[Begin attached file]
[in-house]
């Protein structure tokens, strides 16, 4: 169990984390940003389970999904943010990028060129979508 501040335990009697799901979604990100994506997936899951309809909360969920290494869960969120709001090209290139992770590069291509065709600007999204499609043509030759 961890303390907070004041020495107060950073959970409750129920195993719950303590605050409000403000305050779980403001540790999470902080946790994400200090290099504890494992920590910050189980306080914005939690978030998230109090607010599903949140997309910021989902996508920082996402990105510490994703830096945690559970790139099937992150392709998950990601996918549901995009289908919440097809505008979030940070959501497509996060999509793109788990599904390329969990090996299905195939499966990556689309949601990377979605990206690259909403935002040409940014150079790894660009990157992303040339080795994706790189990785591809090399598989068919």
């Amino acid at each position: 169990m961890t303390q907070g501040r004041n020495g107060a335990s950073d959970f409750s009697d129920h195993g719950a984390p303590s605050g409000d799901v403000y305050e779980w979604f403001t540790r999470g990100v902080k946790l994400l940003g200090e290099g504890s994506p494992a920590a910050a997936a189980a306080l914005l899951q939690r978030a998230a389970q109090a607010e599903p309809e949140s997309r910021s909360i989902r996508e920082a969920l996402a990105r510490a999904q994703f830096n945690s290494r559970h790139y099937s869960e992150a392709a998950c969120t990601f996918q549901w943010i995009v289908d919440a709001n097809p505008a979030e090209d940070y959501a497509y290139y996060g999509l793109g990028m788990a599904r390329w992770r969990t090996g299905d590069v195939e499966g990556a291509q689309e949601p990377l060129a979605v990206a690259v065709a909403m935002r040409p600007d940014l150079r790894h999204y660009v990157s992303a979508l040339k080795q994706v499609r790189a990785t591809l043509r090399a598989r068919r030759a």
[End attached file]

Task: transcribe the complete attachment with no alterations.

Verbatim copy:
[in-house]
């Protein structure tokens, strides 16, 4: 169990984390940003389970999904943010990028060129979508 501040335990009697799901979604990100994506997936899951309809909360969920290494869960969120709001090209290139992770590069291509065709600007999204499609043509030759 961890303390907070004041020495107060950073959970409750129920195993719950303590605050409000403000305050779980403001540790999470902080946790994400200090290099504890494992920590910050189980306080914005939690978030998230109090607010599903949140997309910021989902996508920082996402990105510490994703830096945690559970790139099937992150392709998950990601996918549901995009289908919440097809505008979030940070959501497509996060999509793109788990599904390329969990090996299905195939499966990556689309949601990377979605990206690259909403935002040409940014150079790894660009990157992303040339080795994706790189990785591809090399598989068919």
């Amino acid at each position: 169990m961890t303390q907070g501040r004041n020495g107060a335990s950073d959970f409750s009697d129920h195993g719950a984390p303590s605050g409000d799901v403000y305050e779980w979604f403001t540790r999470g990100v902080k946790l994400l940003g200090e290099g504890s994506p494992a920590a910050a997936a189980a306080l914005l899951q939690r978030a998230a389970q109090a607010e599903p309809e949140s997309r910021s909360i989902r996508e920082a969920l996402a990105r510490a999904q994703f830096n945690s290494r559970h790139y099937s869960e992150a392709a998950c969120t990601f996918q549901w943010i995009v289908d919440a709001n097809p505008a979030e090209d940070y959501a497509y290139y996060g999509l793109g990028m788990a599904r390329w992770r969990t090996g299905d590069v195939e499966g990556a291509q689309e949601p990377l060129a979605v990206a690259v065709a909403m935002r040409p600007d940014l150079r790894h999204y660009v990157s992303a979508l040339k080795q994706v499609r790189a990785t591809l043509r090399a598989r068919r030759a």